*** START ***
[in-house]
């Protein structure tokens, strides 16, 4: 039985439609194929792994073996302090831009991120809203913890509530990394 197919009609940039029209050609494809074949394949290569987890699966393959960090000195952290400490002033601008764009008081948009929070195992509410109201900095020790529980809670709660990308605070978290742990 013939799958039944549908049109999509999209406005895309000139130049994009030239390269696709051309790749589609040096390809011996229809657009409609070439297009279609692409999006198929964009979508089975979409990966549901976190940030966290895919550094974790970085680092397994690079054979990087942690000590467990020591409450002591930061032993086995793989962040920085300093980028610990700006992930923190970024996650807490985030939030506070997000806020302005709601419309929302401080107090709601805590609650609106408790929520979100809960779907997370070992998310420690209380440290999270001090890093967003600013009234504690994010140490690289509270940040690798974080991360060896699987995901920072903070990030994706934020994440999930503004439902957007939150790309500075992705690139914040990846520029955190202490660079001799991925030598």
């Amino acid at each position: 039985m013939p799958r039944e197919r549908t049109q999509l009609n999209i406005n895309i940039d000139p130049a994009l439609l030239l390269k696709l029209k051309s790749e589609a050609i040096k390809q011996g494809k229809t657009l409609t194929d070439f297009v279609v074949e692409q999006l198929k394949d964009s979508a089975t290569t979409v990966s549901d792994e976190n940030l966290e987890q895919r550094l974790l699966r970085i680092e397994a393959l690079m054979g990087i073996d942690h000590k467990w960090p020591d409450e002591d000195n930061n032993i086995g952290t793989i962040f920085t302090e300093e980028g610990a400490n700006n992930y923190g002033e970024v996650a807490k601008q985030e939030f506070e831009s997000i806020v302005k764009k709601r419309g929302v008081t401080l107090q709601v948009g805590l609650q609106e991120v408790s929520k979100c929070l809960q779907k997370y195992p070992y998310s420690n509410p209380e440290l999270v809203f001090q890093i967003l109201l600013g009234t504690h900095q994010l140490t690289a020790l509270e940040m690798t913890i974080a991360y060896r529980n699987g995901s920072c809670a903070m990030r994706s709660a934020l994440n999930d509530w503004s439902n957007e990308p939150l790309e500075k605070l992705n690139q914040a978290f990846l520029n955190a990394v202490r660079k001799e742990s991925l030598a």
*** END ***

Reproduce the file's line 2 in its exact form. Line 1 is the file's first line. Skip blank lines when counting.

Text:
């Protein structure tokens, strides 16, 4: 039985439609194929792994073996302090831009991120809203913890509530990394 197919009609940039029209050609494809074949394949290569987890699966393959960090000195952290400490002033601008764009008081948009929070195992509410109201900095020790529980809670709660990308605070978290742990 013939799958039944549908049109999509999209406005895309000139130049994009030239390269696709051309790749589609040096390809011996229809657009409609070439297009279609692409999006198929964009979508089975979409990966549901976190940030966290895919550094974790970085680092397994690079054979990087942690000590467990020591409450002591930061032993086995793989962040920085300093980028610990700006992930923190970024996650807490985030939030506070997000806020302005709601419309929302401080107090709601805590609650609106408790929520979100809960779907997370070992998310420690209380440290999270001090890093967003600013009234504690994010140490690289509270940040690798974080991360060896699987995901920072903070990030994706934020994440999930503004439902957007939150790309500075992705690139914040990846520029955190202490660079001799991925030598």